There have been many portrayals of high school in media throughout the years, but none have been quite as raw or unapologetic as HBO’s "Euphoria."
It may be about teens, but it’s aimed at parents to truly see what growing up in THIS decade is like, a high contrast to the everything goes, no consequences lifestyle they may have lived through in the ’70s or ’80s.
The first five minutes of the show summarizes protagonist Rue’s whole 17 years of life and the conclusion is that the last time she was truly happy was probably in the womb.
She goes on and on about how she didn’t choose to be born or brought into a life that she must learn every little aspect about in order to function just to crumble to the hands of anxiety, depression and addiction.
Teens always seem like the ideal protagonist for stories because they often veer into destructive courses that seem like exactly what they need to be doing because their minds are clouded with confusion, physical maturity and racing emotions.
Although Rue has just gotten back from rehab after an opioid overdose, her life strangely seems better than the rest of her fellow high school “friends.”
Friends is in quotations because this show portrays how sometimes people only hangout with certain others because it’s beneficial for them. For instance, Rue only hangs out with Fezco because he sells her drugs and another character, Maddy, is only with her boyfriend because he is rich and popular despite his huge secret.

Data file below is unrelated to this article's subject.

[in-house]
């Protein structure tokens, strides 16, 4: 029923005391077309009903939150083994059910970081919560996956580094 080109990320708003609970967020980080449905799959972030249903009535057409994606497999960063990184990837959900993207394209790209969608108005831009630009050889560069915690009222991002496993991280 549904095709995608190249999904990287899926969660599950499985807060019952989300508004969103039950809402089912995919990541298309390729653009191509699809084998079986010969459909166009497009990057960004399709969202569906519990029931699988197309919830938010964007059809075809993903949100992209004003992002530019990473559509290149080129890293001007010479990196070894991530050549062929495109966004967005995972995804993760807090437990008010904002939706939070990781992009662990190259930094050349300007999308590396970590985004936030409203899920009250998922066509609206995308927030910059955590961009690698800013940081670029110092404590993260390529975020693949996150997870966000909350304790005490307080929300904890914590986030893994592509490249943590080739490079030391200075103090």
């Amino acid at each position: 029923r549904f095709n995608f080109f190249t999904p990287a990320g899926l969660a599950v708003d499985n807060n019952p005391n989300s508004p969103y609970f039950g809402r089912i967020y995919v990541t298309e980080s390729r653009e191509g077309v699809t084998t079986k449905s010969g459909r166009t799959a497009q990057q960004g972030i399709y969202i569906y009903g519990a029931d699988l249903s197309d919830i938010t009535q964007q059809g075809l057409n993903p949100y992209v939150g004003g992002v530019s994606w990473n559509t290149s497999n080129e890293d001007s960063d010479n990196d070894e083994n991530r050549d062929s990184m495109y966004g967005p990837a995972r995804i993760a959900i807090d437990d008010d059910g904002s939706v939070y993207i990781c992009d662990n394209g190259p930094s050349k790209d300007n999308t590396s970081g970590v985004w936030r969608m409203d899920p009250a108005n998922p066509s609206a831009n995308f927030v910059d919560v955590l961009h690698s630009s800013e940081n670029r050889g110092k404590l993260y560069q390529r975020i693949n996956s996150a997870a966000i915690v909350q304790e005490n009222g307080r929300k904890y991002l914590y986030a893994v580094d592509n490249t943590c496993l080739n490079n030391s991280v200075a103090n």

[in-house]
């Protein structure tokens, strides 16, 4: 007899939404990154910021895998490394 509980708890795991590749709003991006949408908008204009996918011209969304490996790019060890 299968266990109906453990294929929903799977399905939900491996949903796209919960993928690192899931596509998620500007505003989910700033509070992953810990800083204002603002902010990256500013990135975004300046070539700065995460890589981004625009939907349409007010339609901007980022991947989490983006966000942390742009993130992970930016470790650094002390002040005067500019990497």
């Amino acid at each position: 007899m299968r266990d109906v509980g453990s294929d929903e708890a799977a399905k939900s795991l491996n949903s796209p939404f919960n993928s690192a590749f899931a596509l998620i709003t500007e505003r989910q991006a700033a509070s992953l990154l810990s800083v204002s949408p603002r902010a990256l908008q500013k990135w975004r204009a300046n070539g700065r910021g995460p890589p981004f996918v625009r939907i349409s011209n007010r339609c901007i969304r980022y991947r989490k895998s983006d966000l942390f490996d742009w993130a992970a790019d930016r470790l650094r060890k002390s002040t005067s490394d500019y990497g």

This isn’t a secret like how High School Musical’s Troy Bolton liked to sing. Remember this show is real, it’s messy, mind boggling and at times heart breaking.
“He has a lot of points to make about social media, sexual uncertainty and anxiety, the horror chamber of life in contemporary suburban America and the essential uselessness of parents,” the New York Times reports about Sam Levinson, creator of "Euphoria."
The character who just can’t seem to stop pulling at your heart strings from all directions is Jules.
Jules is a transgender girl who just moved to town after her parents’ divorce, with the show insinuating that the separation was, in part, because of her.
Jules and Rue hit it off immediately and become quite literal partners in crime through the ups and downs of their junior year.
As mentioned before, Maddy is an outspoken Latina cheerleader with confidence that radiates through her style and poor decision-making skills.
With eight total episodes in the season, each episode is centered around one main character’s traumatic journey.
All episodes from the first season can be streamed on HBO. Although this series was just released in June 2019, it has already been renewed for a second season.